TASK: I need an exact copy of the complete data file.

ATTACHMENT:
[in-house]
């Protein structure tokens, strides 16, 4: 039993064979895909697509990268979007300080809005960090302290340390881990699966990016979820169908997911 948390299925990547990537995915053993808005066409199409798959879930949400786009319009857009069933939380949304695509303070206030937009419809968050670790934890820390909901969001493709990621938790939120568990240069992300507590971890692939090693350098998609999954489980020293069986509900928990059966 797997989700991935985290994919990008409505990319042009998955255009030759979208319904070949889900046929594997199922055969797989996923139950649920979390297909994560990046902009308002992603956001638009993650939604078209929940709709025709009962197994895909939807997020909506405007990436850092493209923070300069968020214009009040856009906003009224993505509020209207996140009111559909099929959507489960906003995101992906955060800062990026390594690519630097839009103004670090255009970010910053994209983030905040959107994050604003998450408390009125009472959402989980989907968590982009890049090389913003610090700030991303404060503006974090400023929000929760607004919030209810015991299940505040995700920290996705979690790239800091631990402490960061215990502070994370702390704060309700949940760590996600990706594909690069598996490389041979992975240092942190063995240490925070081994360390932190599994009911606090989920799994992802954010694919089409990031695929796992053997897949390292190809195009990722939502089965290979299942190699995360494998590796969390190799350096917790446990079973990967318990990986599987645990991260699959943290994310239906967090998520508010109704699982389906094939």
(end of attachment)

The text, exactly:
[in-house]
């Protein structure tokens, strides 16, 4: 039993064979895909697509990268979007300080809005960090302290340390881990699966990016979820169908997911 948390299925990547990537995915053993808005066409199409798959879930949400786009319009857009069933939380949304695509303070206030937009419809968050670790934890820390909901969001493709990621938790939120568990240069992300507590971890692939090693350098998609999954489980020293069986509900928990059966 797997989700991935985290994919990008409505990319042009998955255009030759979208319904070949889900046929594997199922055969797989996923139950649920979390297909994560990046902009308002992603956001638009993650939604078209929940709709025709009962197994895909939807997020909506405007990436850092493209923070300069968020214009009040856009906003009224993505509020209207996140009111559909099929959507489960906003995101992906955060800062990026390594690519630097839009103004670090255009970010910053994209983030905040959107994050604003998450408390009125009472959402989980989907968590982009890049090389913003610090700030991303404060503006974090400023929000929760607004919030209810015991299940505040995700920290996705979690790239800091631990402490960061215990502070994370702390704060309700949940760590996600990706594909690069598996490389041979992975240092942190063995240490925070081994360390932190599994009911606090989920799994992802954010694919089409990031695929796992053997897949390292190809195009990722939502089965290979299942190699995360494998590796969390190799350096917790446990079973990967318990990986599987645990991260699959943290994310239906967090998520508010109704699982389906094939």